Kobayashi A, Parchi P, Yamada M, Mohri S, Kitamoto T (2016) Neuropathological and biochemical criteria to identify acquired Creutzfeldt-Jakob disease among presumed sporadic cases. Neuropathol Off J Jpn Soc Neuropathol 36:305–310. https://doi.org/10.1111/neup.12270
Kobayashi A, Sakuma N, Matsuura Y, Mohri S, Aguzzi A, Kitamoto T (2010) Experimental verification of a traceback phenomenon in prion infection. J Virol 84:3230–3238. https://doi.org/10.1128/JVI.02387-09
Kovacs GG, Lutz MI, Ricken G, Ströbel T, Höftberger R, Preusser M, Regelsberger G, Hönigschnabl S, Reiner A, Fischer P, Budka H, Hainfellner JA (2016) Dura mater is a potential source of Aβ seeds. Acta Neuropathol (Berl) 131:911–923. https://doi.org/10.1007/s00401-016-1565-x
Kovacs GG, Rahimi J, Ströbel T, Lutz MI, Regelsberger G, Streichenberger N, Perret-Liaudet A, Höftberger R, Liberski PP, Budka H, Sikorska B (2017) Tau pathology in Creutzfeldt-Jakob disease revisited. Brain Pathol Zurich Switz 27:332–344. https://doi.org/10.1111/bpa.12411
Langeveld JPM, Jacobs JG, Erkens JHF, Bossers A, van Zijderveld FG, van Keulen LJM (2006) Rapid and discriminatory diagnosis of scrapie and BSE in retro-pharyngeal lymph nodes of sheep. BMC Vet Res 2:19. https://doi.org/10.1186/1746-6148-2-19
Makarava N, Savtchenko R, Alexeeva I, Rohwer RG, Baskakov IV (2016) New molecular insight into mechanism of evolution of mammalian synthetic Prions. Am J Pathol 186:1006–1014. https://doi.org/10.1016/j.ajpath.2015.11.013
Meyer-Luehmann M, Coomaraswamy J, Bolmont T, Kaeser S, Schaefer C, Kilger E, Neuenschwander A, Abramowski D, Frey P, Jaton AL, Vigouret J-M, Paganetti P, Walsh DM, Mathews PM, Ghiso J, Staufenbiel M, Walker LC, Jucker M (2006) Exogenous induction of cerebral beta-amyloidogenesis is governed by agent and host. Science 313:1781–1784. https://doi.org/10.1126/science.1131864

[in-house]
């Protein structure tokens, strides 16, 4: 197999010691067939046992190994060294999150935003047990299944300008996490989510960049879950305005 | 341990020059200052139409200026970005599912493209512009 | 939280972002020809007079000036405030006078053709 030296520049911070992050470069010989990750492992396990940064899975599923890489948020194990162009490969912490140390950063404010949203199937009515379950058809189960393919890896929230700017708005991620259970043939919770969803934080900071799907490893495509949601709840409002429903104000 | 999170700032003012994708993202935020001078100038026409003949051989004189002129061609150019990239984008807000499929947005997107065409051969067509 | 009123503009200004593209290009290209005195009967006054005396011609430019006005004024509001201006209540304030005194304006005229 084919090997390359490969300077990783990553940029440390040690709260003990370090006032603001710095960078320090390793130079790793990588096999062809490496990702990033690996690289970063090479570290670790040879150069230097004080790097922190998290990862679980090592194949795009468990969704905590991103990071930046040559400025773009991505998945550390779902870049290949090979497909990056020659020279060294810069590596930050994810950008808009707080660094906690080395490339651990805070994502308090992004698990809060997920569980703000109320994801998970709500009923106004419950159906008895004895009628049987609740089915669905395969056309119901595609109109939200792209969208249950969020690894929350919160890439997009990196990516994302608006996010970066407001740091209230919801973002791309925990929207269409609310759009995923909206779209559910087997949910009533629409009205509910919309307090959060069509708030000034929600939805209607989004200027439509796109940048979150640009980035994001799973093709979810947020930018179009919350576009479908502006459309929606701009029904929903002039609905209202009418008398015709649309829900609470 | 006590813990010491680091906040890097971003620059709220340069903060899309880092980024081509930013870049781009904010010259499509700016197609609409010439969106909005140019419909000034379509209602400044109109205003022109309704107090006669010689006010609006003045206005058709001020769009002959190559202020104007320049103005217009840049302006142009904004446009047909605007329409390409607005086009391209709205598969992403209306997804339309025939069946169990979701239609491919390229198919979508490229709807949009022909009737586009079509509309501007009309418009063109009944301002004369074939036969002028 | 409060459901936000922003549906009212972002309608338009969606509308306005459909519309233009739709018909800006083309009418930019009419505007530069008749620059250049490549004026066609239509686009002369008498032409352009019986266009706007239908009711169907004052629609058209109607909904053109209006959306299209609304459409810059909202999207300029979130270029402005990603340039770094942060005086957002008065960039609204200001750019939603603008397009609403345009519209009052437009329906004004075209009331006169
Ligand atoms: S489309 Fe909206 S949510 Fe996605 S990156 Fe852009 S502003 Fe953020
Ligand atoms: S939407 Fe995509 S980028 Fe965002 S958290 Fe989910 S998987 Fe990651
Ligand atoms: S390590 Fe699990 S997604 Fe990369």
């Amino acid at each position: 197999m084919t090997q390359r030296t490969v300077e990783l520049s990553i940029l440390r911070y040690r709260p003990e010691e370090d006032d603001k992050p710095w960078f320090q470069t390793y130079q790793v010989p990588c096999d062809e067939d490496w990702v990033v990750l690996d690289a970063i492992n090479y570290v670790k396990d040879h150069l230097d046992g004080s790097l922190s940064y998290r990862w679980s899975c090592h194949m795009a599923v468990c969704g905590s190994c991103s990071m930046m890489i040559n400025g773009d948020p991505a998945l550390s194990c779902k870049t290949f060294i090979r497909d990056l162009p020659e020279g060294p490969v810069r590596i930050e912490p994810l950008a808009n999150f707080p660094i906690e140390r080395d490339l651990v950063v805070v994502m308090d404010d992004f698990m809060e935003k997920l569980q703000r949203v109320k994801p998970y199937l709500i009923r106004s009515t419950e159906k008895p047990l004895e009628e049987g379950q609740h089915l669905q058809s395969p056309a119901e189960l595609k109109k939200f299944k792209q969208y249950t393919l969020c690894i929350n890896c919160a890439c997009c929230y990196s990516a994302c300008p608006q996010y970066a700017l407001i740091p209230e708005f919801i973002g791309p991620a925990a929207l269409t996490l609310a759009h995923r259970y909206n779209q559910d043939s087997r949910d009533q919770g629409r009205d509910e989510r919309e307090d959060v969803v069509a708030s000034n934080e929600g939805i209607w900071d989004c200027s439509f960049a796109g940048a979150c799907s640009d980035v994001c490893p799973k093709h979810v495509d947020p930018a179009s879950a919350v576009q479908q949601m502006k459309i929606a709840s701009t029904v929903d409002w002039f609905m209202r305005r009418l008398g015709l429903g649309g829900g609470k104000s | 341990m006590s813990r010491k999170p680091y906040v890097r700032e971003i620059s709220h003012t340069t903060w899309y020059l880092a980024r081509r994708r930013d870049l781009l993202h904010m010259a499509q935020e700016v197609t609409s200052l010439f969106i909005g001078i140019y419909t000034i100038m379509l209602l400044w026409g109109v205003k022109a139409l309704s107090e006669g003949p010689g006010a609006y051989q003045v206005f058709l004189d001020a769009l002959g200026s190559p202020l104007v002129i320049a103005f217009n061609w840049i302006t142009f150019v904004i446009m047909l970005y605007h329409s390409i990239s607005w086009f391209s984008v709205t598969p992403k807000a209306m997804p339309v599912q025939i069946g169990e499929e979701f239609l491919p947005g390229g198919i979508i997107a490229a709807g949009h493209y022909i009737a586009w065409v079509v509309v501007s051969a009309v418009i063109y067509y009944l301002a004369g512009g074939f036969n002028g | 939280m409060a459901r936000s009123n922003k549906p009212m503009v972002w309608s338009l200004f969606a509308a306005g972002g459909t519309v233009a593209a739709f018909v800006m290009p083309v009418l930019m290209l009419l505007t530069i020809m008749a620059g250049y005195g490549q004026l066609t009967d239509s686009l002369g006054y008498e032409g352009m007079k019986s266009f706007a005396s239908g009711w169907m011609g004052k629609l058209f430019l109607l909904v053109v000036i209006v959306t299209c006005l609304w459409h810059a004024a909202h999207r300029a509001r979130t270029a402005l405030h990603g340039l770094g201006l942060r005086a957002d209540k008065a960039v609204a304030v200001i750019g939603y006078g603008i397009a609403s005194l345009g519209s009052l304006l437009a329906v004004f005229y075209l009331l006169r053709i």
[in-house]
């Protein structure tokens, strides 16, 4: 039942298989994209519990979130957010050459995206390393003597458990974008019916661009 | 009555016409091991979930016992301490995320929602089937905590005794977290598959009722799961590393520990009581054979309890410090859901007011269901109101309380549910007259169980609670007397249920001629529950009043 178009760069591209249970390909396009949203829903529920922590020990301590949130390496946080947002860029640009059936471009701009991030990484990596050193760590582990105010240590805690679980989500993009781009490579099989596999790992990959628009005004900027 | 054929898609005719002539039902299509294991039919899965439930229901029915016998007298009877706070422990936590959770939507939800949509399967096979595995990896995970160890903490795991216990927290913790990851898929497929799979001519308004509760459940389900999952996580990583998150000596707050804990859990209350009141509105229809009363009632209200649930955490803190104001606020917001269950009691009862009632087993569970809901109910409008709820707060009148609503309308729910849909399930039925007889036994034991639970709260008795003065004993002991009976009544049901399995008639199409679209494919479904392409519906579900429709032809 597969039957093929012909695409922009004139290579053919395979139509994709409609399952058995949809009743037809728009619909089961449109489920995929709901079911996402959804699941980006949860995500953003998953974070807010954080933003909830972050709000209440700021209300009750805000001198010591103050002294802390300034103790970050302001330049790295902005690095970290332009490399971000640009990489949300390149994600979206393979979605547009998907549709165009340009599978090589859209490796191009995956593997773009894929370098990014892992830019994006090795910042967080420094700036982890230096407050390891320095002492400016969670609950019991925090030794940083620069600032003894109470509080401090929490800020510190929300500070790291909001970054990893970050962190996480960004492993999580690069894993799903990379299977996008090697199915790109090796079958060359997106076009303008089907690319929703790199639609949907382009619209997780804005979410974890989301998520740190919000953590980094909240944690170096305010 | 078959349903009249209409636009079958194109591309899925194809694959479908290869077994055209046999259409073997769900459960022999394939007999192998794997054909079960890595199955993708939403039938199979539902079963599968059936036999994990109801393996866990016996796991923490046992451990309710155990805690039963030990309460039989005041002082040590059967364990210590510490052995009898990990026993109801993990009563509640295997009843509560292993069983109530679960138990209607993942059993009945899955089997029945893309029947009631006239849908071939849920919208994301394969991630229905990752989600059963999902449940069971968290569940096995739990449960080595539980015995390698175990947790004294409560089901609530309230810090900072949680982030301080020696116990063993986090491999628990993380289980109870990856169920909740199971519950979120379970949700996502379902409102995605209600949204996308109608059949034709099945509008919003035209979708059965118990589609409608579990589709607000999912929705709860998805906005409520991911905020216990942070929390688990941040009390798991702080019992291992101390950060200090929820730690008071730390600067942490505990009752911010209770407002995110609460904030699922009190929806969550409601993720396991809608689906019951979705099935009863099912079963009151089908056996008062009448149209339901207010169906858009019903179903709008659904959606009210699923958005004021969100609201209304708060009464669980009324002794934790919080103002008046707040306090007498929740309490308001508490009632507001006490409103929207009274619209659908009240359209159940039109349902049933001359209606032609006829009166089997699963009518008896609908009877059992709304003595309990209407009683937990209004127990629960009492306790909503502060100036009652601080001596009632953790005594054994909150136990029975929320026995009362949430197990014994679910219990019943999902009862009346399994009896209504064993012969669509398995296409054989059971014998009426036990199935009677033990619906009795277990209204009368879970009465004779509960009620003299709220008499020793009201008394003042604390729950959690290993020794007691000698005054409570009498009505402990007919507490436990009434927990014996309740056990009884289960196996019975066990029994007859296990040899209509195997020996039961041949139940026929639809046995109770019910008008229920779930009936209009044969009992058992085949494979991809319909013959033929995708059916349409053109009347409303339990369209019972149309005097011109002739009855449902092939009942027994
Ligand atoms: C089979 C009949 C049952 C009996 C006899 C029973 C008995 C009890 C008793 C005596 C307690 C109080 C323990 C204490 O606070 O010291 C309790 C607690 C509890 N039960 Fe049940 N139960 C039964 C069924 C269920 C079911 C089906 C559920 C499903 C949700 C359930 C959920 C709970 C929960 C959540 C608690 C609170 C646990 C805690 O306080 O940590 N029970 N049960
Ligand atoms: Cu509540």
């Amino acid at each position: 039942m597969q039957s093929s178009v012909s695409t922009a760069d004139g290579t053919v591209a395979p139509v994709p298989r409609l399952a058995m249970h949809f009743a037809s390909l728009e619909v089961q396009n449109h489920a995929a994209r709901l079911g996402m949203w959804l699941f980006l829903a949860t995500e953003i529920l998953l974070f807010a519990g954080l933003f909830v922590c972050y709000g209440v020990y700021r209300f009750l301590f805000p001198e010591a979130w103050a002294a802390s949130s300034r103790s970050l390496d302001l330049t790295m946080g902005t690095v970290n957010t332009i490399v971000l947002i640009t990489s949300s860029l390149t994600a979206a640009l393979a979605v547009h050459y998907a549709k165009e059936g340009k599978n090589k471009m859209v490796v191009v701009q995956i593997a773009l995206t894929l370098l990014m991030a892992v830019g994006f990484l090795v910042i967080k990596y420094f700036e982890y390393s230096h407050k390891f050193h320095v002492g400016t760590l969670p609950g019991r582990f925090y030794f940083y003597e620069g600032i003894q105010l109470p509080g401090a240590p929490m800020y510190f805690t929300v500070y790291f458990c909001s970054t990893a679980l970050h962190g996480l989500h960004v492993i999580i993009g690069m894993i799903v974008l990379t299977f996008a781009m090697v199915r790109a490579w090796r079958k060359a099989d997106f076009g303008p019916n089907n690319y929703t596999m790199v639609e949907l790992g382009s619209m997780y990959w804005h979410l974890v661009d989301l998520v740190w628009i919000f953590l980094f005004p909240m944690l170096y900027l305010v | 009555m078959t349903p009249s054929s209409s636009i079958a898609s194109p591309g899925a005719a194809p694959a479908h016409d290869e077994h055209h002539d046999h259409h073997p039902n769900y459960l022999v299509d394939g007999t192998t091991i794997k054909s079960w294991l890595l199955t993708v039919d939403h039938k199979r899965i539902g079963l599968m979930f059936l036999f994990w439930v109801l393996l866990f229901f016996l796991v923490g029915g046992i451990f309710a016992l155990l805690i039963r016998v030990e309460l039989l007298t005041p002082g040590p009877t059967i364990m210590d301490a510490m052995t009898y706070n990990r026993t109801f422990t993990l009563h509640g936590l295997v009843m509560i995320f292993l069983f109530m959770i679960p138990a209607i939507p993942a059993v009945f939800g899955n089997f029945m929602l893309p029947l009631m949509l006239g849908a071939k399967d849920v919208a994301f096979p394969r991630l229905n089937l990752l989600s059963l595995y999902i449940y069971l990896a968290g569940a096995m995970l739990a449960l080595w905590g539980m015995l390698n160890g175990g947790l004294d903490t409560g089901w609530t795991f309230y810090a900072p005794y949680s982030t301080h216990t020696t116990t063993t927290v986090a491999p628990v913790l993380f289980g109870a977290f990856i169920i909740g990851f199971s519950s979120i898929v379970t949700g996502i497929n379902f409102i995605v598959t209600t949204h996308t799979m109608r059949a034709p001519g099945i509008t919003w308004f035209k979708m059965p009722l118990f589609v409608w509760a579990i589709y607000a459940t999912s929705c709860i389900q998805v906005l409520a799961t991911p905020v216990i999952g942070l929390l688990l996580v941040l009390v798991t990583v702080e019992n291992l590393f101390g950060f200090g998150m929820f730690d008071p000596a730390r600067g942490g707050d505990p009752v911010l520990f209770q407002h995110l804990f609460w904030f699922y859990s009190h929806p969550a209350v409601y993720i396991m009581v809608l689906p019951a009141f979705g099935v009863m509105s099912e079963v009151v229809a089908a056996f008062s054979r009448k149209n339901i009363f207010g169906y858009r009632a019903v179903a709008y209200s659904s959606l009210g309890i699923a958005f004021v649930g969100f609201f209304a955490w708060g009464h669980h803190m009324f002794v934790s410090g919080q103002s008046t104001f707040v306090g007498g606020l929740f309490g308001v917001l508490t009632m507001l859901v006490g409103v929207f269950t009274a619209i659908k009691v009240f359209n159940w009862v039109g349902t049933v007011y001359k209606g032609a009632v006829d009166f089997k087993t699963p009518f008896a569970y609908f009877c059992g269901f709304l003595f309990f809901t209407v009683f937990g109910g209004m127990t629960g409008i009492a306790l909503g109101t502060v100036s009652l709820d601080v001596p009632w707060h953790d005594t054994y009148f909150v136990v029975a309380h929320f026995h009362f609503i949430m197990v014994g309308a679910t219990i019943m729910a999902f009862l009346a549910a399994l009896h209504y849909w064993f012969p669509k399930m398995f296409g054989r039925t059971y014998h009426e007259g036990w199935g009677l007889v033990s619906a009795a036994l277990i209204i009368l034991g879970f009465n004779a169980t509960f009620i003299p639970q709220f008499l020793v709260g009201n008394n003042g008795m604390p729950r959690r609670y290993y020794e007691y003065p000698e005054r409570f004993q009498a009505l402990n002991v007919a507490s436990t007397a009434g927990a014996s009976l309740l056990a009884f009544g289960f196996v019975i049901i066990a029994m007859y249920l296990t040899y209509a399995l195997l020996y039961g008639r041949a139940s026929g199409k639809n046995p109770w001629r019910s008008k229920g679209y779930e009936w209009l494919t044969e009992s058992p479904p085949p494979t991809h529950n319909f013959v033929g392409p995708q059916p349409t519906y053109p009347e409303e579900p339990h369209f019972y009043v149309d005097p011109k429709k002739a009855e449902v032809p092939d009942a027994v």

Morales R, Duran-Aniotz C, Castilla J, Estrada LD, Soto C (2012) De novo induction of amyloid-β deposition in vivo. Mol Psychiatry 17:1347–1353. https://doi.org/10.1038/mp.2011.120
Parchi P, Giese A, Capellari S, Brown P, Schulz-Schaeffer W, Windl O, Zerr I, Budka H, Kopp N, Piccardo P, Poser S, Rojiani A, Streichemberger N, Julien J, Vital C, Ghetti B, Gambetti P, Kretzschmar H (1999) Classification of sporadic Creutzfeldt-Jakob disease based on molecular and phenotypic analysis of 300 subjects. Ann Neurol 46:224–233
Preusser M, Ströbel T, Gelpi E, Eiler M, Broessner G, Schmutzhard E, Budka H (2006) Alzheimer-type neuropathology in a 28 year old patient with iatrogenic Creutzfeldt-Jakob disease after dural grafting. J Neurol Neurosurg Psychiatry 77:413–416. https://doi.org/10.1136/jnnp.2005.070805
Reiniger L, Lukic A, Linehan J, Rudge P, Collinge J, Mead S, Brandner S (2011) Tau, prions and Aβ: the triad of neurodegeneration. Acta Neuropathol (Berl) 121:5–20. https://doi.org/10.1007/s00401-010-0691-0
Richard E, Carrano A, Hoozemans JJ, van Horssen J, van Haastert ES, Eurelings LS, de Vries HE, Thal DR, Eikelenboom P, van Gool WA, Rozemuller AJM (2010) Characteristics of dyshoric capillary cerebral amyloid angiopathy. J Neuropathol Exp Neurol 69:1158–1167. https://doi.org/10.1097/NEN.0b013e3181fab558